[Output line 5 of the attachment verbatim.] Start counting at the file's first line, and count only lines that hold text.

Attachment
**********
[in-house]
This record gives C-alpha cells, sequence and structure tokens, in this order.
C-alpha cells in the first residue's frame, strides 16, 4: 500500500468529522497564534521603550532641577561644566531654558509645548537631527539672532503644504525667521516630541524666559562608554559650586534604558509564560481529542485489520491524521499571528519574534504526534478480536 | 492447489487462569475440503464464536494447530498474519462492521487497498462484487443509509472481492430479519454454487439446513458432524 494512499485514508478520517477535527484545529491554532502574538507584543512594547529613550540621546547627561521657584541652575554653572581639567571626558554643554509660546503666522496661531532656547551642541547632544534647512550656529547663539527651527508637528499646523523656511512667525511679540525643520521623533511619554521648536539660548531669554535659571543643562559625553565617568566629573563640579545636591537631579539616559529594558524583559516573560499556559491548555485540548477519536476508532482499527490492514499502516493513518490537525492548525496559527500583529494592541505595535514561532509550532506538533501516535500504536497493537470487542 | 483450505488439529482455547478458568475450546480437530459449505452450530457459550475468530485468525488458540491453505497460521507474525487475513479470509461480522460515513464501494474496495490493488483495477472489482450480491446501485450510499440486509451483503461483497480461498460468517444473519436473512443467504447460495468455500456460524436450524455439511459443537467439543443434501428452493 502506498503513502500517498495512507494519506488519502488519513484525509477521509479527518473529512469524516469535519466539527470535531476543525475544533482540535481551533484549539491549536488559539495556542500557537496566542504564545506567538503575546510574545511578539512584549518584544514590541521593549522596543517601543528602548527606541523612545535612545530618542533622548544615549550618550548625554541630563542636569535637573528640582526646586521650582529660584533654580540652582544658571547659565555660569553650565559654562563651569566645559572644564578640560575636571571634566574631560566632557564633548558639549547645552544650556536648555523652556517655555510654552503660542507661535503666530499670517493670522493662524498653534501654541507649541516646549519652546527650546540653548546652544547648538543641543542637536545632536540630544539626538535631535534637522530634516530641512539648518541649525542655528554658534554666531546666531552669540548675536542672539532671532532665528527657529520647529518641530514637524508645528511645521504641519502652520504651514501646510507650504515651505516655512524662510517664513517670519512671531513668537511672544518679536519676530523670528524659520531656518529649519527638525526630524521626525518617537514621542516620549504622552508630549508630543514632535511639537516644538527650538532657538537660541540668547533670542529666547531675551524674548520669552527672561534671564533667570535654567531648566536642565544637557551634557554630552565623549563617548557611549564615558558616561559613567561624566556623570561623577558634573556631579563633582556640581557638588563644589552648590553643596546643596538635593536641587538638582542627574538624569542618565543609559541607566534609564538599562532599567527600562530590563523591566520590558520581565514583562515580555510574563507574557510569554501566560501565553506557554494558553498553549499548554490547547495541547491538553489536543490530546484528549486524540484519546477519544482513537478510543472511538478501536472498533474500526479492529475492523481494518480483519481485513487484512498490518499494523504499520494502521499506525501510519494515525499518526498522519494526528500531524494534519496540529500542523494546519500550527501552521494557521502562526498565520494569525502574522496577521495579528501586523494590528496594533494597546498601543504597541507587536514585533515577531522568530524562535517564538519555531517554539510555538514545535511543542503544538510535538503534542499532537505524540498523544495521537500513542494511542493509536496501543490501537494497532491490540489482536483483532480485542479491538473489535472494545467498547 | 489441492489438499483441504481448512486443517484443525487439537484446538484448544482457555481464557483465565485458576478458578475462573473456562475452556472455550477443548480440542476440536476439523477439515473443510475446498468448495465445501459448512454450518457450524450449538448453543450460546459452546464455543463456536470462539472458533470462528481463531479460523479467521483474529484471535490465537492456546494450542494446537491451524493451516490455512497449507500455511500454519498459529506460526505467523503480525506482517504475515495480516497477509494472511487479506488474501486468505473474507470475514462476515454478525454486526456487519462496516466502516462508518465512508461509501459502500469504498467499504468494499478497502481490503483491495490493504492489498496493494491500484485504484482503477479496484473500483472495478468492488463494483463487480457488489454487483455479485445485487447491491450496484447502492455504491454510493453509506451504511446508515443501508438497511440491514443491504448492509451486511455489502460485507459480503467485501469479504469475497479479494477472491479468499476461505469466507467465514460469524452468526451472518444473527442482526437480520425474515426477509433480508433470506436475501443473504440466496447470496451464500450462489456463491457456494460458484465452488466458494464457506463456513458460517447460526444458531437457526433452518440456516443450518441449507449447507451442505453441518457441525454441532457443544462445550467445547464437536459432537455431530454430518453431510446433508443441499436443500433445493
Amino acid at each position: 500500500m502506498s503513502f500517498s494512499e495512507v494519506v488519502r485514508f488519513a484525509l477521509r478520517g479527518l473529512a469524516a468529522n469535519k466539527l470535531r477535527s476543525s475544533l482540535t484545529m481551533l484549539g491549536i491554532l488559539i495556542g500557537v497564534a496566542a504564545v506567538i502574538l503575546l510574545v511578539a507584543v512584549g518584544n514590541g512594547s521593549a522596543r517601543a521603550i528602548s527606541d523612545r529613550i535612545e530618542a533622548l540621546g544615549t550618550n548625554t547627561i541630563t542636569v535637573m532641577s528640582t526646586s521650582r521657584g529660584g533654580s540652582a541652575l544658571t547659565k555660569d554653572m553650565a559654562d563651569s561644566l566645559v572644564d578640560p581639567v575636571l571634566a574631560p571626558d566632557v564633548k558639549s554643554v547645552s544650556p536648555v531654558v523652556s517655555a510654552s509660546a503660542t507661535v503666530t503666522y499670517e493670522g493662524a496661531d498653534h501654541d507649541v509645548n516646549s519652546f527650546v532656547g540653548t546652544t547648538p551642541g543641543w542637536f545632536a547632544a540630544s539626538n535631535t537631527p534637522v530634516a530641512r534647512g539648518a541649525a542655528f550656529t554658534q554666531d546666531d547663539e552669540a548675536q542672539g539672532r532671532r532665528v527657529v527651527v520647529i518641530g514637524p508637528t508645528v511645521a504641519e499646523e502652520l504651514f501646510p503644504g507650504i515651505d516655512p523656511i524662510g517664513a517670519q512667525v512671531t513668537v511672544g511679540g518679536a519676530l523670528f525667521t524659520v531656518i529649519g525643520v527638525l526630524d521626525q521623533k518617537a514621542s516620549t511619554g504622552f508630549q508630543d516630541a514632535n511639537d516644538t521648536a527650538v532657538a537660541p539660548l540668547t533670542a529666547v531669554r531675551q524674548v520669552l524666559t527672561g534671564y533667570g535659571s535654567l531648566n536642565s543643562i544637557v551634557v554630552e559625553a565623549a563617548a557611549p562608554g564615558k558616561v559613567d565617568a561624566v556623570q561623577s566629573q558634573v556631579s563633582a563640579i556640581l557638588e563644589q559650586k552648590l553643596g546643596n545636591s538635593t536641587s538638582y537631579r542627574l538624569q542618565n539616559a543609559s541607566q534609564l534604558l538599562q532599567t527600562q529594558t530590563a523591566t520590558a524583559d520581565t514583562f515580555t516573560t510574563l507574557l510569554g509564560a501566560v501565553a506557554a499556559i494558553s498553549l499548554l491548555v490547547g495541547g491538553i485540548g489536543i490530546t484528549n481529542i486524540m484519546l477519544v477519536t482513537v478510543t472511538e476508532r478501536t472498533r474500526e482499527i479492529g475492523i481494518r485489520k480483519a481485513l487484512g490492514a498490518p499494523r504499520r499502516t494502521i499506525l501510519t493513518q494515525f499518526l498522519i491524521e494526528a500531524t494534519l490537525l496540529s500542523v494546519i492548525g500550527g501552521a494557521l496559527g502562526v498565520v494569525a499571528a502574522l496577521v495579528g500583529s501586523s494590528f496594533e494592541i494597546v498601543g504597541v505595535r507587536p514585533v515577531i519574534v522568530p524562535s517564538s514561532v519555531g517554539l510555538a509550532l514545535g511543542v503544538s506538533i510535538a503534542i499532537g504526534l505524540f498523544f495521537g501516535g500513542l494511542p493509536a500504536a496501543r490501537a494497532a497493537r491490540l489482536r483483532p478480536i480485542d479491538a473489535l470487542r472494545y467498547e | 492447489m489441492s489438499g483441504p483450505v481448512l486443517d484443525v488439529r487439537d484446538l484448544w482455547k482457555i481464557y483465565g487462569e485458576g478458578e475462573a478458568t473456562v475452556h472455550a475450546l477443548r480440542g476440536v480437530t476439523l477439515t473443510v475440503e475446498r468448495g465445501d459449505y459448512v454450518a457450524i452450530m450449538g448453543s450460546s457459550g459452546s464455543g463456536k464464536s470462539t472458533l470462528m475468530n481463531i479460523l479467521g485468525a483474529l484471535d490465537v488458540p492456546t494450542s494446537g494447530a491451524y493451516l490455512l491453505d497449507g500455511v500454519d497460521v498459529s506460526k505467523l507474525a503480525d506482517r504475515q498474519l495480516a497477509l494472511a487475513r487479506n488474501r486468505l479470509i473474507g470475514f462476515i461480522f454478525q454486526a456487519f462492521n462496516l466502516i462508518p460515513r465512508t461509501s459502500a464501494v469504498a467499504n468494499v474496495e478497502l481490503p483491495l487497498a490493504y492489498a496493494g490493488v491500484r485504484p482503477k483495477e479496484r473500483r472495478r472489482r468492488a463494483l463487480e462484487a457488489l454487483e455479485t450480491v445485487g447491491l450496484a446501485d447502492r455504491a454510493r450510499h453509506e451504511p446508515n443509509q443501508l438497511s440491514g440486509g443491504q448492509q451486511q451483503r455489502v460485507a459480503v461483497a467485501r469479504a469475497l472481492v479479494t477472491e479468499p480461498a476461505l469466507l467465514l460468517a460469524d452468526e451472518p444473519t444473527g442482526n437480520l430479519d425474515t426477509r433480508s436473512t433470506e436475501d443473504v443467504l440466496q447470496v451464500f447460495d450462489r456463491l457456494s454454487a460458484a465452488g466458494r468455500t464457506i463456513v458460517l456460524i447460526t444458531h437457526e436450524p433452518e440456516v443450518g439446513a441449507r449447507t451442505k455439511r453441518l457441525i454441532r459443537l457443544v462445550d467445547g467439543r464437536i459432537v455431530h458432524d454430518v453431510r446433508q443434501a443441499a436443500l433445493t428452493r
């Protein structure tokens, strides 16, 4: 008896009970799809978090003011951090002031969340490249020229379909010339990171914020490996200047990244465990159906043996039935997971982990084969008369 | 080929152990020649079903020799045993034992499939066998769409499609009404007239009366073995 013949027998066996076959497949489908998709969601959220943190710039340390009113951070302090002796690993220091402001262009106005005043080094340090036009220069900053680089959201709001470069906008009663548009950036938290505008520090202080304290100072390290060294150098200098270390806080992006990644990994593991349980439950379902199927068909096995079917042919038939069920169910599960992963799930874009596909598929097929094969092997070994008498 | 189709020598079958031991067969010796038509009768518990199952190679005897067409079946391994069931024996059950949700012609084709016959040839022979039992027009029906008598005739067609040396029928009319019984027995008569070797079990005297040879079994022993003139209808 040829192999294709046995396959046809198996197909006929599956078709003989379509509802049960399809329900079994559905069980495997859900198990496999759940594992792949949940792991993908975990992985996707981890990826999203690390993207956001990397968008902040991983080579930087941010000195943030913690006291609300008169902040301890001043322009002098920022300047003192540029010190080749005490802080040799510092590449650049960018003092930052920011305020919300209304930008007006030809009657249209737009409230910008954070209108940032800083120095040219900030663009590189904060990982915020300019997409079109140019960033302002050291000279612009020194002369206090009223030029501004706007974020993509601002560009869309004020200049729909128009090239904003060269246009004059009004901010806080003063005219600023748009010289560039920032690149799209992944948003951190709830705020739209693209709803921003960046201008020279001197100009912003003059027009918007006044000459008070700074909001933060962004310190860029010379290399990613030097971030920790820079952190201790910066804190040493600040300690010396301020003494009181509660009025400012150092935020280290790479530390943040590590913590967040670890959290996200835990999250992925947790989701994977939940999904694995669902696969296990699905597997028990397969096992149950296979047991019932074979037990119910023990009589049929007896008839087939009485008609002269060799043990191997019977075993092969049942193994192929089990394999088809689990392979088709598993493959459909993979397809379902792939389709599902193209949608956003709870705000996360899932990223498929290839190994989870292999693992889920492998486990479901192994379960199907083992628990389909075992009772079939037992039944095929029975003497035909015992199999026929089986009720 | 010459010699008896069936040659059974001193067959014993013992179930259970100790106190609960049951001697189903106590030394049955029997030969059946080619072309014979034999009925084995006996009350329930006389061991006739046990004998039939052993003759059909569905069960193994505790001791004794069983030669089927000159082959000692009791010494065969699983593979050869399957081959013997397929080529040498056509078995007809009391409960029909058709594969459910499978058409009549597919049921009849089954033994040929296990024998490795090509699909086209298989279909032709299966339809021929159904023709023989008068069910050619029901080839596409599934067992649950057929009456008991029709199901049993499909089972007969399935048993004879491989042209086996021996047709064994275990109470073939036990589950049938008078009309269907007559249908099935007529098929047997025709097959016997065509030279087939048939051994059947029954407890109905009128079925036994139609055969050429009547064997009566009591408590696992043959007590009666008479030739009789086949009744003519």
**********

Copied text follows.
């Protein structure tokens, strides 16, 4: 008896009970799809978090003011951090002031969340490249020229379909010339990171914020490996200047990244465990159906043996039935997971982990084969008369 | 080929152990020649079903020799045993034992499939066998769409499609009404007239009366073995 013949027998066996076959497949489908998709969601959220943190710039340390009113951070302090002796690993220091402001262009106005005043080094340090036009220069900053680089959201709001470069906008009663548009950036938290505008520090202080304290100072390290060294150098200098270390806080992006990644990994593991349980439950379902199927068909096995079917042919038939069920169910599960992963799930874009596909598929097929094969092997070994008498 | 189709020598079958031991067969010796038509009768518990199952190679005897067409079946391994069931024996059950949700012609084709016959040839022979039992027009029906008598005739067609040396029928009319019984027995008569070797079990005297040879079994022993003139209808 040829192999294709046995396959046809198996197909006929599956078709003989379509509802049960399809329900079994559905069980495997859900198990496999759940594992792949949940792991993908975990992985996707981890990826999203690390993207956001990397968008902040991983080579930087941010000195943030913690006291609300008169902040301890001043322009002098920022300047003192540029010190080749005490802080040799510092590449650049960018003092930052920011305020919300209304930008007006030809009657249209737009409230910008954070209108940032800083120095040219900030663009590189904060990982915020300019997409079109140019960033302002050291000279612009020194002369206090009223030029501004706007974020993509601002560009869309004020200049729909128009090239904003060269246009004059009004901010806080003063005219600023748009010289560039920032690149799209992944948003951190709830705020739209693209709803921003960046201008020279001197100009912003003059027009918007006044000459008070700074909001933060962004310190860029010379290399990613030097971030920790820079952190201790910066804190040493600040300690010396301020003494009181509660009025400012150092935020280290790479530390943040590590913590967040670890959290996200835990999250992925947790989701994977939940999904694995669902696969296990699905597997028990397969096992149950296979047991019932074979037990119910023990009589049929007896008839087939009485008609002269060799043990191997019977075993092969049942193994192929089990394999088809689990392979088709598993493959459909993979397809379902792939389709599902193209949608956003709870705000996360899932990223498929290839190994989870292999693992889920492998486990479901192994379960199907083992628990389909075992009772079939037992039944095929029975003497035909015992199999026929089986009720 | 010459010699008896069936040659059974001193067959014993013992179930259970100790106190609960049951001697189903106590030394049955029997030969059946080619072309014979034999009925084995006996009350329930006389061991006739046990004998039939052993003759059909569905069960193994505790001791004794069983030669089927000159082959000692009791010494065969699983593979050869399957081959013997397929080529040498056509078995007809009391409960029909058709594969459910499978058409009549597919049921009849089954033994040929296990024998490795090509699909086209298989279909032709299966339809021929159904023709023989008068069910050619029901080839596409599934067992649950057929009456008991029709199901049993499909089972007969399935048993004879491989042209086996021996047709064994275990109470073939036990589950049938008078009309269907007559249908099935007529098929047997025709097959016997065509030279087939048939051994059947029954407890109905009128079925036994139609055969050429009547064997009566009591408590696992043959007590009666008479030739009789086949009744003519």